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The turbulent/non-turbulent interface and entrainment in a boundary layer

Published online by Cambridge University Press:  21 February 2014

Kapil Chauhan*
Department of Mechanical Engineering, The University of Melbourne, Parkville, VIC 3010, Australia
Jimmy Philip
Department of Mechanical Engineering, The University of Melbourne, Parkville, VIC 3010, Australia
Charitha M. de Silva
Department of Mechanical Engineering, The University of Melbourne, Parkville, VIC 3010, Australia
Nicholas Hutchins
Department of Mechanical Engineering, The University of Melbourne, Parkville, VIC 3010, Australia
Ivan Marusic
Department of Mechanical Engineering, The University of Melbourne, Parkville, VIC 3010, Australia
Email address for correspondence:


The turbulent/non-turbulent interface in a zero-pressure-gradient turbulent boundary layer at high Reynolds number ($\mathit{Re}_\tau =14\, 500$) is examined using particle image velocimetry. An experimental set-up is utilized that employs multiple high-resolution cameras to capture a large field of view that extends $2\delta \times 1.1\delta $ in the streamwise/wall-normal plane with an unprecedented dynamic range. The interface is detected using a criteria of local turbulent kinetic energy and proves to be an effective method for boundary layers. The presence of a turbulent/non-turbulent superlayer is corroborated by the presence of a jump for the conditionally averaged streamwise velocity across the interface. The steep change in velocity is accompanied by a discontinuity in vorticity and a sharp rise in the Reynolds shear stress. The conditional statistics at the interface are in quantitative agreement with the superlayer equations outlined by Reynolds (J. Fluid Mech., vol. 54, 1972, pp. 481–488). Further analysis introduces the mass flux as a physically relevant parameter that provides a direct quantitative insight into the entrainment. Consistency of this approach is first established via the equality of mean entrainment calculations obtained using three different methods, namely, conditional, instantaneous and mean equations of motion. By means of ‘mass-flux spectra’ it is shown that the boundary-layer entrainment is characterized by two distinctive length scales which appear to be associated with a two-stage entrainment process and have a substantial scale separation.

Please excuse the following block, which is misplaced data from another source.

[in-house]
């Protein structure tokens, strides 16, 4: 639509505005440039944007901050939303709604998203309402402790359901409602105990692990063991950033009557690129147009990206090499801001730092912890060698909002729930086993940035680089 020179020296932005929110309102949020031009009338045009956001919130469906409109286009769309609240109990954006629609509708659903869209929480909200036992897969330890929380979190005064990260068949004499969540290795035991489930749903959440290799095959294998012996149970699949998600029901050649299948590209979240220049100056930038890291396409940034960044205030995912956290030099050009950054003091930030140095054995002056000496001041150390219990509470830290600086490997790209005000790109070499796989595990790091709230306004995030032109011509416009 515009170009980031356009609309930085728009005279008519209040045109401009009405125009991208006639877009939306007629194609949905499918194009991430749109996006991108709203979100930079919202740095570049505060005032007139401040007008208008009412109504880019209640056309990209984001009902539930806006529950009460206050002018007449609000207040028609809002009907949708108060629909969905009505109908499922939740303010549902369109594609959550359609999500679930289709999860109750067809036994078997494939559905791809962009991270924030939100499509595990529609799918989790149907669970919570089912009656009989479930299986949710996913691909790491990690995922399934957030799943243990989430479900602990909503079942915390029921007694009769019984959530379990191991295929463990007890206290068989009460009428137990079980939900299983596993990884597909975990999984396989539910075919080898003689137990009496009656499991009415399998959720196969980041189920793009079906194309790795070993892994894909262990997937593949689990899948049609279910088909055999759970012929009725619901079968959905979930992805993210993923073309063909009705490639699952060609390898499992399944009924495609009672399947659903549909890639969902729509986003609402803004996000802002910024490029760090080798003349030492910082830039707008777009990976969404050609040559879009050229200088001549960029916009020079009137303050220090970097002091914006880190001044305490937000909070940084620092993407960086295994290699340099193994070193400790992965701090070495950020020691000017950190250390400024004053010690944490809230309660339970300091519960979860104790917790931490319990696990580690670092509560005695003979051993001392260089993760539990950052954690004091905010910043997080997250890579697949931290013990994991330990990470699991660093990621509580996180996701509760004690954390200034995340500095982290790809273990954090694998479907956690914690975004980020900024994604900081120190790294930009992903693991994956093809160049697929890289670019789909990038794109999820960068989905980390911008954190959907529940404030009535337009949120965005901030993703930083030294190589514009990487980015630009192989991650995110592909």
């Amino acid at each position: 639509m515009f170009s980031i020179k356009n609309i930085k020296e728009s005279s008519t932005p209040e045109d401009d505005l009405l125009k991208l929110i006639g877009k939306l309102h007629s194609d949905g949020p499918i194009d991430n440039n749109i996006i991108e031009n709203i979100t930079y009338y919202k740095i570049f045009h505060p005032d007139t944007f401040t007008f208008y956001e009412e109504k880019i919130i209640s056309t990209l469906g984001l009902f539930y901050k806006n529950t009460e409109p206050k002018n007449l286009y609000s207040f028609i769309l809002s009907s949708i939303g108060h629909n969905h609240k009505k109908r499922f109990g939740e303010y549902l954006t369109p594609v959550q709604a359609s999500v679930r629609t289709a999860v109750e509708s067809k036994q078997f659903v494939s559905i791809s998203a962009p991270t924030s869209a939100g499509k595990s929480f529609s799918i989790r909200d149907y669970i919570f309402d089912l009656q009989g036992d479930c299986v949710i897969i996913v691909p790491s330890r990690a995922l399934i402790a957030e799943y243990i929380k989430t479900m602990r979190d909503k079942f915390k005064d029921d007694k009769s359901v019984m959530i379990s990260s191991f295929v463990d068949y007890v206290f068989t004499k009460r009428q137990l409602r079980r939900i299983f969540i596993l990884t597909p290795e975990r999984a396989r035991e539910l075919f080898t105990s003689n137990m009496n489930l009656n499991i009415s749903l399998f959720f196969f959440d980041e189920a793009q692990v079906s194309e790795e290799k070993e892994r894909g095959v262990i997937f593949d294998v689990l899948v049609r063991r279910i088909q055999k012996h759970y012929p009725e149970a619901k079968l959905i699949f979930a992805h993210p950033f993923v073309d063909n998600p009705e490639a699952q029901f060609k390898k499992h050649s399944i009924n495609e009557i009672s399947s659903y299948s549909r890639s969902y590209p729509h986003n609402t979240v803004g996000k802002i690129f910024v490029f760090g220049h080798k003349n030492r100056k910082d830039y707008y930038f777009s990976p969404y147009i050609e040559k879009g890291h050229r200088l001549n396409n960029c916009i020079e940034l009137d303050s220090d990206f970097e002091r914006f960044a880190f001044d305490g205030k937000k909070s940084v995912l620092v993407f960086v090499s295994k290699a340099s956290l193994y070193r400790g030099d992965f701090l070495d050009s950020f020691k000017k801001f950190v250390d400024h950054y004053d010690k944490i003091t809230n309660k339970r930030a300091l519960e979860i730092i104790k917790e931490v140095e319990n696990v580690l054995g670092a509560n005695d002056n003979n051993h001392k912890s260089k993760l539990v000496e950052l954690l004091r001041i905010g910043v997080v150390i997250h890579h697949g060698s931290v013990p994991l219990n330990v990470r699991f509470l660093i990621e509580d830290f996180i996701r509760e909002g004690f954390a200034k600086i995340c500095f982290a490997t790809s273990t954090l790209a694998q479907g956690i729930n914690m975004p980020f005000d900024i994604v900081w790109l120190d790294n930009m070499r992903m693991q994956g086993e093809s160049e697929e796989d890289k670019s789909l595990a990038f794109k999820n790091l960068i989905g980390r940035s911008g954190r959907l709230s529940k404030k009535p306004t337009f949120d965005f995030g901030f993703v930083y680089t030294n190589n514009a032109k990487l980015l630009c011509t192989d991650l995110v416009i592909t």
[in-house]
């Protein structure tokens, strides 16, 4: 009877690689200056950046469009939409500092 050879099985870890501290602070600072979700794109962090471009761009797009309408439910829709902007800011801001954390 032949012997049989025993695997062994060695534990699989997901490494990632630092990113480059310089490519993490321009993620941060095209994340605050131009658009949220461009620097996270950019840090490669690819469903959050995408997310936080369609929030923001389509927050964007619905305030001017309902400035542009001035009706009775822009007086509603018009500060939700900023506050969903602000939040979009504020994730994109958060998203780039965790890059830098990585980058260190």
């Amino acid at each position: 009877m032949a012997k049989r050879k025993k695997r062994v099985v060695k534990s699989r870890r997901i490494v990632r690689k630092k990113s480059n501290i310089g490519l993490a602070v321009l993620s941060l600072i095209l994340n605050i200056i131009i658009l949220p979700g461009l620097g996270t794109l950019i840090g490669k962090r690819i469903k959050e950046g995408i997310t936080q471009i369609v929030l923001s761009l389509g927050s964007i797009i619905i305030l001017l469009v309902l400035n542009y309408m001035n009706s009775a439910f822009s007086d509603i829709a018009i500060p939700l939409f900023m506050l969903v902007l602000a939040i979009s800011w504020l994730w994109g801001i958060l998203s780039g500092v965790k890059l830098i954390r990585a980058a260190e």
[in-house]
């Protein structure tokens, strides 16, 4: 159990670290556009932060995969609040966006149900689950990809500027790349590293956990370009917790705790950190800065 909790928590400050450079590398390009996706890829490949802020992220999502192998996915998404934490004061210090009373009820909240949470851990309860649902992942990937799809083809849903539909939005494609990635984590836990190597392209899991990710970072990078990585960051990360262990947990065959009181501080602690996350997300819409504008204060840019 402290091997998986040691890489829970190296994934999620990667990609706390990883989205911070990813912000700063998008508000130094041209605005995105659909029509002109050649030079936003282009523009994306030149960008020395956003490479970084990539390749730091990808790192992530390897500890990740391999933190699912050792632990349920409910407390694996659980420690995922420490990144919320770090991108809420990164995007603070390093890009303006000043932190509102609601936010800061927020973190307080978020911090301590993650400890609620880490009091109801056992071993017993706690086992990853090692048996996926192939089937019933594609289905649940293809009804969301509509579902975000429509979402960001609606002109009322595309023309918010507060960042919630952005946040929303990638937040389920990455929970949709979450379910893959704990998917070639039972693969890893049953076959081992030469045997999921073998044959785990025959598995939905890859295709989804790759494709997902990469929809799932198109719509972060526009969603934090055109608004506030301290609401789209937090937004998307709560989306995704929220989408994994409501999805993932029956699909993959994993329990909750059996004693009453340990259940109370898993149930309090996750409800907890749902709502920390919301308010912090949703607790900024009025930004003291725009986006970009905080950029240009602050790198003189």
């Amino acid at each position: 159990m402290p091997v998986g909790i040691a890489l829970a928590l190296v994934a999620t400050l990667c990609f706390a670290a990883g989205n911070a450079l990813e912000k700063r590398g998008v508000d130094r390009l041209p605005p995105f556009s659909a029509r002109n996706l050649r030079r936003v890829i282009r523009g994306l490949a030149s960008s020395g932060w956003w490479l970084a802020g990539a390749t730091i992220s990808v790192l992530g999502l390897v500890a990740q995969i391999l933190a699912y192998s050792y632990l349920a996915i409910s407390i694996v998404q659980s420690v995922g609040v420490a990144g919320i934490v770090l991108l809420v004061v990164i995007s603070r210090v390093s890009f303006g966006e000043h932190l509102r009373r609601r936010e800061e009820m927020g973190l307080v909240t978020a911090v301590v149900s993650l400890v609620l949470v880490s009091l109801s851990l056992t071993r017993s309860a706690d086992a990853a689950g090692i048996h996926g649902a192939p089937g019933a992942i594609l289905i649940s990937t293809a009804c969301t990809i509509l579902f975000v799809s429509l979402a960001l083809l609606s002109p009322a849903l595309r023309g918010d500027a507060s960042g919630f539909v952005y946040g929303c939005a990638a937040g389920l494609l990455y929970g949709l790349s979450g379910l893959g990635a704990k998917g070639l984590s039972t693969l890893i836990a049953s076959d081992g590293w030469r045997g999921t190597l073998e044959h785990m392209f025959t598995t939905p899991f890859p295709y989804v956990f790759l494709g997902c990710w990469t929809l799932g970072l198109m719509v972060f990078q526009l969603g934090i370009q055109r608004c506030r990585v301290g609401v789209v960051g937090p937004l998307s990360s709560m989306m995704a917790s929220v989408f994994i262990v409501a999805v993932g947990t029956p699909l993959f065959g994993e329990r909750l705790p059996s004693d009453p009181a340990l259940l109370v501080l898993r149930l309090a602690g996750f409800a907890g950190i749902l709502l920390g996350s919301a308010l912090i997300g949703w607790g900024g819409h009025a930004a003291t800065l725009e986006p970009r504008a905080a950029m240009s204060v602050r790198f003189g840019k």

© 2014 Cambridge University Press 

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